WOOSTER, Ohio – Wheat in Ohio is nearing the critical flowering growth stage, and with rainfall and drastic temperature changes forecast for the next few days, some growers are concerned about disease development, according to a wheat expert from Ohio State University’s College of Food, Agricultural, and Environmental Sciences.
While wet, humid conditions during flowering can lead to head scab development, the forecast for cooler temperatures over the next several days should help to slow down this disease, said Pierce Paul, an Ohio State University Extension wheat researcher.
At this point, much of Ohio’s wheat is in good shape and likely to continue flowering during the last week of May, which is the critical stage when people are concerned about disease development, said Paul, who is also a plant pathologist with the Ohio Agricultural Research and Development Center.
OSU Extension and OARDC are the outreach and research arms, respectively, of the college.
“While head scab does not develop every year, wet, humid weather during flowering can contribute to its development in some areas this season,” he said. “Therefore, to control this disease, growers need to apply either Prosaro or Caramba fungicides at flowering.
“Fungicides are most effective against scab and vomitoxin when applied at flowering. Earlier applications will provide adequate control of Septoria and Powdery mildew, but will not control scab.”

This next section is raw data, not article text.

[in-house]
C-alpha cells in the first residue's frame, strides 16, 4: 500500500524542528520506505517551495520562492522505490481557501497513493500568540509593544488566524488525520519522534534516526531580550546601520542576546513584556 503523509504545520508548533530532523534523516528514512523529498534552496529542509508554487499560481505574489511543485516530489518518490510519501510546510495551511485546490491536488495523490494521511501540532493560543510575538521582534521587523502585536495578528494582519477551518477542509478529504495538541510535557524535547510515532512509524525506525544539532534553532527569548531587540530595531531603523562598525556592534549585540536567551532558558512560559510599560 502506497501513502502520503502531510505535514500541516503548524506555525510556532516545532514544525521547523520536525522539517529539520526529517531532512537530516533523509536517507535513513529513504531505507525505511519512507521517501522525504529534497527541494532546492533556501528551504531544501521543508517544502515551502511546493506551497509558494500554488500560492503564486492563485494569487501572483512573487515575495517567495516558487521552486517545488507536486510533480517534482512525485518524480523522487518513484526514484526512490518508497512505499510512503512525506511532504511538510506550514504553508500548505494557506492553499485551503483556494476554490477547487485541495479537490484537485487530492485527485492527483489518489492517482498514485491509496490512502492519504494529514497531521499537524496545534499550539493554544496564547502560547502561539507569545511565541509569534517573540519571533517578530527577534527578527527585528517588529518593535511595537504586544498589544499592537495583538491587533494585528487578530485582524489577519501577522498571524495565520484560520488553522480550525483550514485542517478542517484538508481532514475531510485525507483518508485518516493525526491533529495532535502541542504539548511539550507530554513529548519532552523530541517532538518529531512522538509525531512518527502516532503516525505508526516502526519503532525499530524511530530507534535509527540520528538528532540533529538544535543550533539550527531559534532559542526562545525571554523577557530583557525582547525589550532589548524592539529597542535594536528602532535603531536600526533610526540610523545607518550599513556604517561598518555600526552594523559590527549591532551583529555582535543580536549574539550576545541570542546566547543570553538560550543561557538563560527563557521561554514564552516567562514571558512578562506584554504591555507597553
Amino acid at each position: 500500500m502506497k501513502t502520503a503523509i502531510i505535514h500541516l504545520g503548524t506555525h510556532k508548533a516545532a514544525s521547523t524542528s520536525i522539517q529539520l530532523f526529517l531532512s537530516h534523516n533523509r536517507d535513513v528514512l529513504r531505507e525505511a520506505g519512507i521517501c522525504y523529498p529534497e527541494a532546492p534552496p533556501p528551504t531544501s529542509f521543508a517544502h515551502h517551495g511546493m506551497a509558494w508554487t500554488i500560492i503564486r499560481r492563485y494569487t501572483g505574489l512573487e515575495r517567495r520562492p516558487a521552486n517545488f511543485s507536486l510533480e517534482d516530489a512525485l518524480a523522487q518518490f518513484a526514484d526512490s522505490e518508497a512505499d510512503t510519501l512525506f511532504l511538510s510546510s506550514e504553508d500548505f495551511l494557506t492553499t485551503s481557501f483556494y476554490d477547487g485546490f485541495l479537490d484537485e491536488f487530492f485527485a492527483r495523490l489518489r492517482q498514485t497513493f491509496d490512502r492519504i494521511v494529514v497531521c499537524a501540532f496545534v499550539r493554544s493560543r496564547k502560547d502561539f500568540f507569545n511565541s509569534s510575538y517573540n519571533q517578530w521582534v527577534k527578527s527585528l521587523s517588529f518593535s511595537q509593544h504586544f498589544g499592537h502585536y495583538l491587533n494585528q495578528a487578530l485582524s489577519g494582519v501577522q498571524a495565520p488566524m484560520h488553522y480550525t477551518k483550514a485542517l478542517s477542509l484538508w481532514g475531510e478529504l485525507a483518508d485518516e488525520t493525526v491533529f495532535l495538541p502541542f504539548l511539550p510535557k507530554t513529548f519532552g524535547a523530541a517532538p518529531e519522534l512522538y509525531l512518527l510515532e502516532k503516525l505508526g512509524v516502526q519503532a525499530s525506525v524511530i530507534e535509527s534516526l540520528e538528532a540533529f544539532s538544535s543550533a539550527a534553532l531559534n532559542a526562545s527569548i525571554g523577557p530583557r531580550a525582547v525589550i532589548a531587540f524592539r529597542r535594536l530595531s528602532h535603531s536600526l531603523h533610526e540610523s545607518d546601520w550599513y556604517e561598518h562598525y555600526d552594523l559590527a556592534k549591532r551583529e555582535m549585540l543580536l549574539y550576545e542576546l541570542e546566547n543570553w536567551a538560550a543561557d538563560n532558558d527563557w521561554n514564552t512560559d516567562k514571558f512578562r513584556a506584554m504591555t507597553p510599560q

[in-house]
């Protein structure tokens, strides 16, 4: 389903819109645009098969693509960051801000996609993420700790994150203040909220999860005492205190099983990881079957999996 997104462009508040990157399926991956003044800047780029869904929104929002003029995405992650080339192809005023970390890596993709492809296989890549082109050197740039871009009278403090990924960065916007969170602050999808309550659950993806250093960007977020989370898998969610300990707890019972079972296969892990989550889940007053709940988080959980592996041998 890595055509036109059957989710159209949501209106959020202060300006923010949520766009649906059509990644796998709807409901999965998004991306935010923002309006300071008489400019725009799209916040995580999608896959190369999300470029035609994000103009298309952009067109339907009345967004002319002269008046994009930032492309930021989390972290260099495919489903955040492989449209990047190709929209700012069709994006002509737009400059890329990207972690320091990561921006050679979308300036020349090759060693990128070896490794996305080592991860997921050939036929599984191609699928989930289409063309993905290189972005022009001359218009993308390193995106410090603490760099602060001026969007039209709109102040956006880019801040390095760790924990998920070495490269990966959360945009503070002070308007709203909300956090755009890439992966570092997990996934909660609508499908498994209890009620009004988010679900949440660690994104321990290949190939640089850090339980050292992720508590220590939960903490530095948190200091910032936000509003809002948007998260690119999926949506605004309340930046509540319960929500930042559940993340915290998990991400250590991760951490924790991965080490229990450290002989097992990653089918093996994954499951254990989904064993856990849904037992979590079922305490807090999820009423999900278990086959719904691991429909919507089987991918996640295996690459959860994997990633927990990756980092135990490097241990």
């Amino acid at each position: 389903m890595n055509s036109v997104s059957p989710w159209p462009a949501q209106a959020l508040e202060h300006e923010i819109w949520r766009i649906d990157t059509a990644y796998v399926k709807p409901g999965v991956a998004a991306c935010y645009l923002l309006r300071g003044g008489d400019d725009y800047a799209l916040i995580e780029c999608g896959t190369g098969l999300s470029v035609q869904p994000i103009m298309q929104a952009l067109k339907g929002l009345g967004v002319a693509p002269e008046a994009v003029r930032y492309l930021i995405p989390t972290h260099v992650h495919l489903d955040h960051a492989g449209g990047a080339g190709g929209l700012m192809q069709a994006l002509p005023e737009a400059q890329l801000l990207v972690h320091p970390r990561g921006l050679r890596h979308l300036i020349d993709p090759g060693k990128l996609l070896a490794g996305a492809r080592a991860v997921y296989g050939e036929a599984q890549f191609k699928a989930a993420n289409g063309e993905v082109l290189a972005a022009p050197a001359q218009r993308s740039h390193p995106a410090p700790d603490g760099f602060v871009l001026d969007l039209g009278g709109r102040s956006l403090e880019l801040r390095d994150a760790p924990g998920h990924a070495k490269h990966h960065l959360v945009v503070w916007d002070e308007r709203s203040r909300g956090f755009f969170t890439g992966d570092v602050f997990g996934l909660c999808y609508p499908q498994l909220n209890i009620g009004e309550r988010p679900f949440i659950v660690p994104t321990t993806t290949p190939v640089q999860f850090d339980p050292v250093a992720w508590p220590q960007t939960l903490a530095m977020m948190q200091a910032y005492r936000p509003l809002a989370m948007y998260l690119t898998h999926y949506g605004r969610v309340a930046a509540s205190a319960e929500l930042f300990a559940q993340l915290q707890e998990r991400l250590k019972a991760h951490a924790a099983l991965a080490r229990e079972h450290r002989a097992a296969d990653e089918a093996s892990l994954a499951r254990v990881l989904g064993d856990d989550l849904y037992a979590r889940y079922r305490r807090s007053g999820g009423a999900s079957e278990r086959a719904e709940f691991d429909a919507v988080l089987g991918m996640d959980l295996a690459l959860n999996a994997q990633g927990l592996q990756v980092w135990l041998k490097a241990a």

To assess the risk for scab and determine whether a fungicide application at flowering is warranted for scab control, growers should use the Wheat Scab forecasting system, http://www.wheatscab.psu.edu, which is up and running and available for use in Ohio, Paul said.
Frequent rainfall always puts the crop at risk for head scab development and vomitoxin contamination of the grain, but these will only become a concern if it continues to rain during flowering and temperatures increase, he said.
“This is because the wheat plant is most susceptible to scab during flowering, and the scab fungus infects and causes the most damage when warm, wet or humid weather coincides with flowering,” Paul said. “The cooler conditions forecasted to occur over the next few days can slow the disease down and is good for grain development.
“But growers should also keep their eye on the scab forecasting system, which is still the best way to forecast risk in their area. If the forecasting system indicates that the risk is moderate to high, then you should apply the fungicide.”
To use the system, growers need to select wheat type (winter) and their flowering date, which is the day when anthers are first seen sticking out of the heads. Color patterns across Ohio and neighboring states will then indicate the level of risk in the region for the flowering date selected, he said.
Red indicates a high risk, followed by yellow for moderate risk and green for low risk, Paul said.